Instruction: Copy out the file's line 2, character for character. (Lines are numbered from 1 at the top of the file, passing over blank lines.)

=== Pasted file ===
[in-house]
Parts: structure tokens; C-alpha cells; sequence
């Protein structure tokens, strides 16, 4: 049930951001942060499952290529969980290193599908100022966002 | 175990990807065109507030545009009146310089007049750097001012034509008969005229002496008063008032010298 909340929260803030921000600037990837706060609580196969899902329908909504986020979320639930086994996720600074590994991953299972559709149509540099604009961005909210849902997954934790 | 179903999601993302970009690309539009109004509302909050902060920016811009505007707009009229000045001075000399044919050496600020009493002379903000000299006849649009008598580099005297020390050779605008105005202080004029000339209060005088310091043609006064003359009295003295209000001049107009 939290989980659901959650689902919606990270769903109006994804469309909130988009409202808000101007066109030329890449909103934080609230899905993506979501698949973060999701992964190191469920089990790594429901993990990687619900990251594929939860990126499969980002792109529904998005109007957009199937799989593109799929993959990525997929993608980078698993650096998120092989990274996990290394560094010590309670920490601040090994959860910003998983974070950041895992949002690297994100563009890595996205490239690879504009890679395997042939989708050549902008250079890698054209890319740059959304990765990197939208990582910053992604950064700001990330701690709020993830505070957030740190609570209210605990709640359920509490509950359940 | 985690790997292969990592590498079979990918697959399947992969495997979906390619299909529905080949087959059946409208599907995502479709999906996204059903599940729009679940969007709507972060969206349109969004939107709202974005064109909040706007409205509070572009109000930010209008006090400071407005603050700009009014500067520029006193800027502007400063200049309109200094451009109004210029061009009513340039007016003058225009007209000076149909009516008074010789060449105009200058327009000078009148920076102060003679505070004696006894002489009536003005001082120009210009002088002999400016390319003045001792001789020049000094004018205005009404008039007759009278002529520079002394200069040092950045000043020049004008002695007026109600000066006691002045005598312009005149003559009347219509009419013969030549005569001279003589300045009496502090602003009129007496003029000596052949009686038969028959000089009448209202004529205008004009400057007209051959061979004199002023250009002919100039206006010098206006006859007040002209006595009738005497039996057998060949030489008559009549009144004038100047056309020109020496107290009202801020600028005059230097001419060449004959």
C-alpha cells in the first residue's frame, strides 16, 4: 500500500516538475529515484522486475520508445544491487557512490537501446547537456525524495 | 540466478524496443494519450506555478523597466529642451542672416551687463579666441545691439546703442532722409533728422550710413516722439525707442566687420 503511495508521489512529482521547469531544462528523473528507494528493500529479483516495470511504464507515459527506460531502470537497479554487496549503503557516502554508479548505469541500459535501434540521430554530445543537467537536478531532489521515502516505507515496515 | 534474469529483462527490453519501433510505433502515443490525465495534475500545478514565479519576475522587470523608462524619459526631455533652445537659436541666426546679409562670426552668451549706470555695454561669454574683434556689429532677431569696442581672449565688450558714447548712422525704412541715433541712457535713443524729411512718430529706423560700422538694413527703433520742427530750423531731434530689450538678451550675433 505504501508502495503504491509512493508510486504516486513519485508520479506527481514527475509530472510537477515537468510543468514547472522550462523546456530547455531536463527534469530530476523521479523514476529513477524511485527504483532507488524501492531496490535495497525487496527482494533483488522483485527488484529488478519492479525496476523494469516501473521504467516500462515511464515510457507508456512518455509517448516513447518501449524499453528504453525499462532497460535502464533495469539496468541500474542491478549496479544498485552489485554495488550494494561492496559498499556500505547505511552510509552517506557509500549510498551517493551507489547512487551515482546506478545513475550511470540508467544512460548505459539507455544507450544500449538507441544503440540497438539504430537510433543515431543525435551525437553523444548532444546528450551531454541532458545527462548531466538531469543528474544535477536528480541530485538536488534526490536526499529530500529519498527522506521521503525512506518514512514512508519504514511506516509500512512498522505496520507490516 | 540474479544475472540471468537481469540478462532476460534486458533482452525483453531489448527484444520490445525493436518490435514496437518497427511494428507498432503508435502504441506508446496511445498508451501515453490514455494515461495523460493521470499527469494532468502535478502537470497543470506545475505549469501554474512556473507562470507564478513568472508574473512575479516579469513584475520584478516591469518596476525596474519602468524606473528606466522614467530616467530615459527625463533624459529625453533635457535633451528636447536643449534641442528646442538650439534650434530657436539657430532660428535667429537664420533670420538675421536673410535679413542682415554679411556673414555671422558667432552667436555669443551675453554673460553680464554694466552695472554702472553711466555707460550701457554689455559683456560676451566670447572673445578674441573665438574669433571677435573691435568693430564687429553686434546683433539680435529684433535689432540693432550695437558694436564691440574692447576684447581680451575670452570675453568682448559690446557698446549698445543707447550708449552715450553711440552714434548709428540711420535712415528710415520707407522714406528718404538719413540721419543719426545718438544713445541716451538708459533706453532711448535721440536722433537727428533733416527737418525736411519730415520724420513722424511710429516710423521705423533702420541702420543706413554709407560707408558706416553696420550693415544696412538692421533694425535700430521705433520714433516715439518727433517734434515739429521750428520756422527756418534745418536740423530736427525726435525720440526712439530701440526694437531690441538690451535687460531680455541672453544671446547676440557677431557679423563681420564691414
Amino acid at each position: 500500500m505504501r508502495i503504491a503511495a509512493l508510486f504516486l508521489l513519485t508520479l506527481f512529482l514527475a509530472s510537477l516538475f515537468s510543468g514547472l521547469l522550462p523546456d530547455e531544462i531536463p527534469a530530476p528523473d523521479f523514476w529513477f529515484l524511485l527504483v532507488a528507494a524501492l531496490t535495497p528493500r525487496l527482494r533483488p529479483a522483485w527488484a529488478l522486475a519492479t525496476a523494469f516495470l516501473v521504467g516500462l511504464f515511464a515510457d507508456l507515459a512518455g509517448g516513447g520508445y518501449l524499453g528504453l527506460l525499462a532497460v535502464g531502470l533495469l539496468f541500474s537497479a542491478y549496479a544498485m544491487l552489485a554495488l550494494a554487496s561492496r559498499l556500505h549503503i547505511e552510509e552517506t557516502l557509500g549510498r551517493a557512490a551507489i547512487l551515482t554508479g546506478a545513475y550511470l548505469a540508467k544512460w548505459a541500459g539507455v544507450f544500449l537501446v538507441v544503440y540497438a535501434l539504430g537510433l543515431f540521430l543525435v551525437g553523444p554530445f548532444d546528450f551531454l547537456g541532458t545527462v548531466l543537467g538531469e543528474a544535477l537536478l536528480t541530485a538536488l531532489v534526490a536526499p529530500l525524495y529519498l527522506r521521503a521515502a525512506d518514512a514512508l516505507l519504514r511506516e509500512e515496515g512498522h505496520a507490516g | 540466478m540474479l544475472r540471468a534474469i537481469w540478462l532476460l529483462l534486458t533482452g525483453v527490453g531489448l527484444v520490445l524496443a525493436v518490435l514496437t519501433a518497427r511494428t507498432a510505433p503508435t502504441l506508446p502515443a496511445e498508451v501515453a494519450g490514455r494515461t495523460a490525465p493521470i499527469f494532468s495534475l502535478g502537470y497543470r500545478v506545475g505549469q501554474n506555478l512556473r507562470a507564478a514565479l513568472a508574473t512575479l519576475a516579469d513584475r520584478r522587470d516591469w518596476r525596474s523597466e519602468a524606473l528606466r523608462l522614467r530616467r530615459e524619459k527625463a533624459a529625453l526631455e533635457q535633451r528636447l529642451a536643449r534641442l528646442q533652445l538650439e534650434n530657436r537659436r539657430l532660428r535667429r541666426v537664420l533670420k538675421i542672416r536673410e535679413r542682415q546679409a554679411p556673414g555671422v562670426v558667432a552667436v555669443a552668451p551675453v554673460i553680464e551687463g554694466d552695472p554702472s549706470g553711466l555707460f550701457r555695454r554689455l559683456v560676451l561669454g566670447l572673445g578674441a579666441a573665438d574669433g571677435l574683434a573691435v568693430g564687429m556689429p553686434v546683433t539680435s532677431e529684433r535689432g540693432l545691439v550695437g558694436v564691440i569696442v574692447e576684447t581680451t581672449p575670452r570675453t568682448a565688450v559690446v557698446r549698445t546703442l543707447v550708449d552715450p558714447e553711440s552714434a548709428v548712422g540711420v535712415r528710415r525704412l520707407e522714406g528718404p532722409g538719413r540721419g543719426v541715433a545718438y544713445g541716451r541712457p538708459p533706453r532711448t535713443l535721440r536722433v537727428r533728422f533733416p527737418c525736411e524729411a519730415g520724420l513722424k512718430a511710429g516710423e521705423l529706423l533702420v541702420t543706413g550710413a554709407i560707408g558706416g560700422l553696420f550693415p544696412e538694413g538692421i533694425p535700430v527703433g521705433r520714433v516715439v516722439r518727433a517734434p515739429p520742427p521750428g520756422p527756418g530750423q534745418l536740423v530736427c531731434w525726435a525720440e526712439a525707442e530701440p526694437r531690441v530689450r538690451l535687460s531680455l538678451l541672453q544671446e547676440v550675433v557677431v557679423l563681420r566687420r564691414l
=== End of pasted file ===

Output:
Parts: structure tokens; C-alpha cells; sequence